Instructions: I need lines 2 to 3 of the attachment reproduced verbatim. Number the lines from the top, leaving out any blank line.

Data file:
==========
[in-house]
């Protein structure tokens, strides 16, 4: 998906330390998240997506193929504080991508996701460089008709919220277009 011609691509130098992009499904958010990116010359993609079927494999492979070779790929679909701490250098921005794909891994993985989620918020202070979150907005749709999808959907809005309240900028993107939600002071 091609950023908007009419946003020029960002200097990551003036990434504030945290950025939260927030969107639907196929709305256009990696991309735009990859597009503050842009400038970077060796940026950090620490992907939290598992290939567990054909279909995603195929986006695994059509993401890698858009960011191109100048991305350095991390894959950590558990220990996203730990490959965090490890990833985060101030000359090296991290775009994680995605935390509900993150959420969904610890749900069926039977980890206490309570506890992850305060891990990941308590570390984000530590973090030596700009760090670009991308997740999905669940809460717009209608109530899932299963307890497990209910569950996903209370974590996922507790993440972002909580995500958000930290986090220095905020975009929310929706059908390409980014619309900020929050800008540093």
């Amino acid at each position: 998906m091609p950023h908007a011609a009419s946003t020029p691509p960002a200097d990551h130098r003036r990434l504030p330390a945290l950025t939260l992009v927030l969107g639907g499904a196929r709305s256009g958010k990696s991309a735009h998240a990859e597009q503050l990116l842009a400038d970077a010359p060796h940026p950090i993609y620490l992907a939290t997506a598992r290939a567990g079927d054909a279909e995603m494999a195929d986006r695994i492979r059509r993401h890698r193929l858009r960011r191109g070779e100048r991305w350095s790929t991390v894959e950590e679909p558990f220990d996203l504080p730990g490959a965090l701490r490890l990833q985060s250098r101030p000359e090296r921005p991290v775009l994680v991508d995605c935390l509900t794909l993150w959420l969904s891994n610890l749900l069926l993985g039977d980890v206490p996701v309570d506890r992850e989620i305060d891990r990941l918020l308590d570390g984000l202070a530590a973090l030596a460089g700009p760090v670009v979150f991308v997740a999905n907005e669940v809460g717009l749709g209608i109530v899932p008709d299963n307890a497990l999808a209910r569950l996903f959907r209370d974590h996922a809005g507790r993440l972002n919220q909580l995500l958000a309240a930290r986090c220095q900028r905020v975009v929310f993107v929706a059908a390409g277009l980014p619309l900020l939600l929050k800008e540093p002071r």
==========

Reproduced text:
């Protein structure tokens, strides 16, 4: 998906330390998240997506193929504080991508996701460089008709919220277009 011609691509130098992009499904958010990116010359993609079927494999492979070779790929679909701490250098921005794909891994993985989620918020202070979150907005749709999808959907809005309240900028993107939600002071 091609950023908007009419946003020029960002200097990551003036990434504030945290950025939260927030969107639907196929709305256009990696991309735009990859597009503050842009400038970077060796940026950090620490992907939290598992290939567990054909279909995603195929986006695994059509993401890698858009960011191109100048991305350095991390894959950590558990220990996203730990490959965090490890990833985060101030000359090296991290775009994680995605935390509900993150959420969904610890749900069926039977980890206490309570506890992850305060891990990941308590570390984000530590973090030596700009760090670009991308997740999905669940809460717009209608109530899932299963307890497990209910569950996903209370974590996922507790993440972002909580995500958000930290986090220095905020975009929310929706059908390409980014619309900020929050800008540093």
């Amino acid at each position: 998906m091609p950023h908007a011609a009419s946003t020029p691509p960002a200097d990551h130098r003036r990434l504030p330390a945290l950025t939260l992009v927030l969107g639907g499904a196929r709305s256009g958010k990696s991309a735009h998240a990859e597009q503050l990116l842009a400038d970077a010359p060796h940026p950090i993609y620490l992907a939290t997506a598992r290939a567990g079927d054909a279909e995603m494999a195929d986006r695994i492979r059509r993401h890698r193929l858009r960011r191109g070779e100048r991305w350095s790929t991390v894959e950590e679909p558990f220990d996203l504080p730990g490959a965090l701490r490890l990833q985060s250098r101030p000359e090296r921005p991290v775009l994680v991508d995605c935390l509900t794909l993150w959420l969904s891994n610890l749900l069926l993985g039977d980890v206490p996701v309570d506890r992850e989620i305060d891990r990941l918020l308590d570390g984000l202070a530590a973090l030596a460089g700009p760090v670009v979150f991308v997740a999905n907005e669940v809460g717009l749709g209608i109530v899932p008709d299963n307890a497990l999808a209910r569950l996903f959907r209370d974590h996922a809005g507790r993440l972002n919220q909580l995500l958000a309240a930290r986090c220095q900028r905020v975009v929310f993107v929706a059908a390409g277009l980014p619309l900020l939600l929050k800008e540093p002071r």